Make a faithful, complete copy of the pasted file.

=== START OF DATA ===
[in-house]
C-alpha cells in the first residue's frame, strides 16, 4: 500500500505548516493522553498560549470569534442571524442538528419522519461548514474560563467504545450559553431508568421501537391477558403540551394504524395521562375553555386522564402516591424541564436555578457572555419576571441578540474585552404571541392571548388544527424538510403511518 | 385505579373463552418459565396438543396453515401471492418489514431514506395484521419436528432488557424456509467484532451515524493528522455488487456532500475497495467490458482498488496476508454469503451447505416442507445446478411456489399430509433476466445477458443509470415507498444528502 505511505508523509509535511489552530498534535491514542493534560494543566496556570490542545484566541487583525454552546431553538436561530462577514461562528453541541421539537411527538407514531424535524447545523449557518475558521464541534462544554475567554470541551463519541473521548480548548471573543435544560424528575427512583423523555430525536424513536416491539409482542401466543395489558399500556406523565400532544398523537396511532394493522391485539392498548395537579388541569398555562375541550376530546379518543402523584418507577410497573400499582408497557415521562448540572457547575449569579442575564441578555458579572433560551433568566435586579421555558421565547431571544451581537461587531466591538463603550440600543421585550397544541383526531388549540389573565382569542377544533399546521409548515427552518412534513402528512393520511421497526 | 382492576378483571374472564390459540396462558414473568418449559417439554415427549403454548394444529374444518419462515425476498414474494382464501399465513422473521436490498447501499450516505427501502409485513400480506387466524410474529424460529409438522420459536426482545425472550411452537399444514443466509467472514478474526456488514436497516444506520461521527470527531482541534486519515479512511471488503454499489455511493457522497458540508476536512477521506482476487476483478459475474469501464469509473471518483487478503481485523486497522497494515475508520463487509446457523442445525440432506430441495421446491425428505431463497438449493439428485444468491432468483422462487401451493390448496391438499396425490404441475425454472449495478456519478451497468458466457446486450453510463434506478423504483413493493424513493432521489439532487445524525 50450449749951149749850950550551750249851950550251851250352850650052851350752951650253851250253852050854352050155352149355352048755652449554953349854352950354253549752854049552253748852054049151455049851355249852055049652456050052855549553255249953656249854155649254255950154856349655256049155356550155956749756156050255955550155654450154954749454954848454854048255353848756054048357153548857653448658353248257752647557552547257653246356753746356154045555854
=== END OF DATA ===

[in-house]
C-alpha cells in the first residue's frame, strides 16, 4: 500500500505548516493522553498560549470569534442571524442538528419522519461548514474560563467504545450559553431508568421501537391477558403540551394504524395521562375553555386522564402516591424541564436555578457572555419576571441578540474585552404571541392571548388544527424538510403511518 | 385505579373463552418459565396438543396453515401471492418489514431514506395484521419436528432488557424456509467484532451515524493528522455488487456532500475497495467490458482498488496476508454469503451447505416442507445446478411456489399430509433476466445477458443509470415507498444528502 505511505508523509509535511489552530498534535491514542493534560494543566496556570490542545484566541487583525454552546431553538436561530462577514461562528453541541421539537411527538407514531424535524447545523449557518475558521464541534462544554475567554470541551463519541473521548480548548471573543435544560424528575427512583423523555430525536424513536416491539409482542401466543395489558399500556406523565400532544398523537396511532394493522391485539392498548395537579388541569398555562375541550376530546379518543402523584418507577410497573400499582408497557415521562448540572457547575449569579442575564441578555458579572433560551433568566435586579421555558421565547431571544451581537461587531466591538463603550440600543421585550397544541383526531388549540389573565382569542377544533399546521409548515427552518412534513402528512393520511421497526 | 382492576378483571374472564390459540396462558414473568418449559417439554415427549403454548394444529374444518419462515425476498414474494382464501399465513422473521436490498447501499450516505427501502409485513400480506387466524410474529424460529409438522420459536426482545425472550411452537399444514443466509467472514478474526456488514436497516444506520461521527470527531482541534486519515479512511471488503454499489455511493457522497458540508476536512477521506482476487476483478459475474469501464469509473471518483487478503481485523486497522497494515475508520463487509446457523442445525440432506430441495421446491425428505431463497438449493439428485444468491432468483422462487401451493390448496391438499396425490404441475425454472449495478456519478451497468458466457446486450453510463434506478423504483413493493424513493432521489439532487445524525 50450449749951149749850950550551750249851950550251851250352850650052851350752951650253851250253852050854352050155352149355352048755652449554953349854352950354253549752854049552253748852054049151455049851355249852055049652456050052855549553255249953656249854155649254255950154856349655256049155356550155956749756156050255955550155654450154954749454954848454854048255353848756054048357153548857653448658353248257752647557552547257653246356753746356154045555854